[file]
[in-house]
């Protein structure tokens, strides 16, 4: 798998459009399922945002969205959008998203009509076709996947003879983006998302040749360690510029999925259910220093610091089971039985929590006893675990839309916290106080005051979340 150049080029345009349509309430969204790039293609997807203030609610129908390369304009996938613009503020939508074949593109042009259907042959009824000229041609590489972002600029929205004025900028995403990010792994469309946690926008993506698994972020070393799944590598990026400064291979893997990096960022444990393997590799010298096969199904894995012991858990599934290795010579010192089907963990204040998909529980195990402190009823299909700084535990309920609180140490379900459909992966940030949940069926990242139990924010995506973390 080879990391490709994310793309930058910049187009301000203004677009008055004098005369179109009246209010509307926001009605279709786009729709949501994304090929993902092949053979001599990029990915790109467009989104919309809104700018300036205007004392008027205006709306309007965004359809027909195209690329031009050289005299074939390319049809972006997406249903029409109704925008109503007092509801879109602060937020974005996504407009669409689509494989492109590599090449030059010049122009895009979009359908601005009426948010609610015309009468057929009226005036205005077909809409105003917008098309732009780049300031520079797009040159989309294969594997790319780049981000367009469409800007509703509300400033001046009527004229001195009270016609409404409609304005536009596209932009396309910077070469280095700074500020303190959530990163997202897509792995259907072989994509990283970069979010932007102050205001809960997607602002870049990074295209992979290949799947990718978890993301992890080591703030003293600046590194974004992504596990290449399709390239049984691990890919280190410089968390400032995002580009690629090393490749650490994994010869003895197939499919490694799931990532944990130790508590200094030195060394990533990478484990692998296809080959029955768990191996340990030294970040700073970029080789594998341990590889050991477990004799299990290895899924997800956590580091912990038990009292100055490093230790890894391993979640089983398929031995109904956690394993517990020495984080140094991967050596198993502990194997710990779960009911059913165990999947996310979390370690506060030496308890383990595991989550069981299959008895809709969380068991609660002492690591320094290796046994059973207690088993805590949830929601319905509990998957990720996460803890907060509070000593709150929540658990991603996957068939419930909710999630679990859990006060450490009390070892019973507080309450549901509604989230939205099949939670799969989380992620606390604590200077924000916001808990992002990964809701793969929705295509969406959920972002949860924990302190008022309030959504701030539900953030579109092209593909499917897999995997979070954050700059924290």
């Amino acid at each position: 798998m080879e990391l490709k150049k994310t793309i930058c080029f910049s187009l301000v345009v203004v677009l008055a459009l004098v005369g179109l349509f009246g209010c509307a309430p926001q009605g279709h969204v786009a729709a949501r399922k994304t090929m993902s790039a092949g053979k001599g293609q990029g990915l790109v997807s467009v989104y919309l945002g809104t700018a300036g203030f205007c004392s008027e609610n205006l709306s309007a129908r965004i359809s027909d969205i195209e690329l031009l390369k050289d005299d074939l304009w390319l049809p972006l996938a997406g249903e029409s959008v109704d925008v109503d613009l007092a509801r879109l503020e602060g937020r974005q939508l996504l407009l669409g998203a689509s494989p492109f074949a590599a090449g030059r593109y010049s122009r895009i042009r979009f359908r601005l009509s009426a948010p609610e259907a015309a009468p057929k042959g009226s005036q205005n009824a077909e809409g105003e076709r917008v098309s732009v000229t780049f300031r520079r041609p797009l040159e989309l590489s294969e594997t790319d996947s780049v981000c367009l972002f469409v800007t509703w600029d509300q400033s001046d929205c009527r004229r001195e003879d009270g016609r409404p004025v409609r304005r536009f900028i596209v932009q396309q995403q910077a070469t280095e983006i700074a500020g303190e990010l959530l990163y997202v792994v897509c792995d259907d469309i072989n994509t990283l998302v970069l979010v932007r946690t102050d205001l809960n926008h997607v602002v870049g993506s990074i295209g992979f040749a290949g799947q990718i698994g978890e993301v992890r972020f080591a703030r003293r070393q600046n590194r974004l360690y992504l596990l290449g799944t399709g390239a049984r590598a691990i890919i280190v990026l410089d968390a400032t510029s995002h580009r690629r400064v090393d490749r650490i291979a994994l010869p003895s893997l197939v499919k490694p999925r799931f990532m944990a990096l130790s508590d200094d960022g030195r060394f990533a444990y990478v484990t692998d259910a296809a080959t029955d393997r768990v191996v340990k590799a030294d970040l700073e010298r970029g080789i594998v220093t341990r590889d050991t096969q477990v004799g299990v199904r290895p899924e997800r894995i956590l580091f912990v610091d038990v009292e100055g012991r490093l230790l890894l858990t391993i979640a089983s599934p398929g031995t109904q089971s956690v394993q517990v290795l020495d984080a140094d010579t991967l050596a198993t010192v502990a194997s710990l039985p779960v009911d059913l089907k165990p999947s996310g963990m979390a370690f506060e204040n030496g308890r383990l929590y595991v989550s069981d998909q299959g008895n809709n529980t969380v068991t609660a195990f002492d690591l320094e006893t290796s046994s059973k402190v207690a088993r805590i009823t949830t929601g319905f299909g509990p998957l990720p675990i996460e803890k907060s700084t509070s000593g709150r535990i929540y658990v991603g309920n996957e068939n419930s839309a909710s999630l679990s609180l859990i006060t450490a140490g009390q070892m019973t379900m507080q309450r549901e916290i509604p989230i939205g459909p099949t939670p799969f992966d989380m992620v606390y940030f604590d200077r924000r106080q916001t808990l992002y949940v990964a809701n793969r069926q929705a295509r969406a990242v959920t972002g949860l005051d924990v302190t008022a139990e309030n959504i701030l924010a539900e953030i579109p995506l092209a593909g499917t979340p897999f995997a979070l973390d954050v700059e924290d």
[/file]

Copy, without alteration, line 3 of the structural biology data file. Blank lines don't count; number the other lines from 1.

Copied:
């Amino acid at each position: 798998m080879e990391l490709k150049k994310t793309i930058c080029f910049s187009l301000v345009v203004v677009l008055a459009l004098v005369g179109l349509f009246g209010c509307a309430p926001q009605g279709h969204v786009a729709a949501r399922k994304t090929m993902s790039a092949g053979k001599g293609q990029g990915l790109v997807s467009v989104y919309l945002g809104t700018a300036g203030f205007c004392s008027e609610n205006l709306s309007a129908r965004i359809s027909d969205i195209e690329l031009l390369k050289d005299d074939l304009w390319l049809p972006l996938a997406g249903e029409s959008v109704d925008v109503d613009l007092a509801r879109l503020e602060g937020r974005q939508l996504l407009l669409g998203a689509s494989p492109f074949a590599a090449g030059r593109y010049s122009r895009i042009r979009f359908r601005l009509s009426a948010p609610e259907a015309a009468p057929k042959g009226s005036q205005n009824a077909e809409g105003e076709r917008v098309s732009v000229t780049f300031r520079r041609p797009l040159e989309l590489s294969e594997t790319d996947s780049v981000c367009l972002f469409v800007t509703w600029d509300q400033s001046d929205c009527r004229r001195e003879d009270g016609r409404p004025v409609r304005r536009f900028i596209v932009q396309q995403q910077a070469t280095e983006i700074a500020g303190e990010l959530l990163y997202v792994v897509c792995d259907d469309i072989n994509t990283l998302v970069l979010v932007r946690t102050d205001l809960n926008h997607v602002v870049g993506s990074i295209g992979f040749a290949g799947q990718i698994g978890e993301v992890r972020f080591a703030r003293r070393q600046n590194r974004l360690y992504l596990l290449g799944t399709g390239a049984r590598a691990i890919i280190v990026l410089d968390a400032t510029s995002h580009r690629r400064v090393d490749r650490i291979a994994l010869p003895s893997l197939v499919k490694p999925r799931f990532m944990a990096l130790s508590d200094d960022g030195r060394f990533a444990y990478v484990t692998d259910a296809a080959t029955d393997r768990v191996v340990k590799a030294d970040l700073e010298r970029g080789i594998v220093t341990r590889d050991t096969q477990v004799g299990v199904r290895p899924e997800r894995i956590l580091f912990v610091d038990v009292e100055g012991r490093l230790l890894l858990t391993i979640a089983s599934p398929g031995t109904q089971s956690v394993q517990v290795l020495d984080a140094d010579t991967l050596a198993t010192v502990a194997s710990l039985p779960v009911d059913l089907k165990p999947s996310g963990m979390a370690f506060e204040n030496g308890r383990l929590y595991v989550s069981d998909q299959g008895n809709n529980t969380v068991t609660a195990f002492d690591l320094e006893t290796s046994s059973k402190v207690a088993r805590i009823t949830t929601g319905f299909g509990p998957l990720p675990i996460e803890k907060s700084t509070s000593g709150r535990i929540y658990v991603g309920n996957e068939n419930s839309a909710s999630l679990s609180l859990i006060t450490a140490g009390q070892m019973t379900m507080q309450r549901e916290i509604p989230i939205g459909p099949t939670p799969f992966d989380m992620v606390y940030f604590d200077r924000r106080q916001t808990l992002y949940v990964a809701n793969r069926q929705a295509r969406a990242v959920t972002g949860l005051d924990v302190t008022a139990e309030n959504i701030l924010a539900e953030i579109p995506l092209a593909g499917t979340p897999f995997a979070l973390d954050v700059e924290d």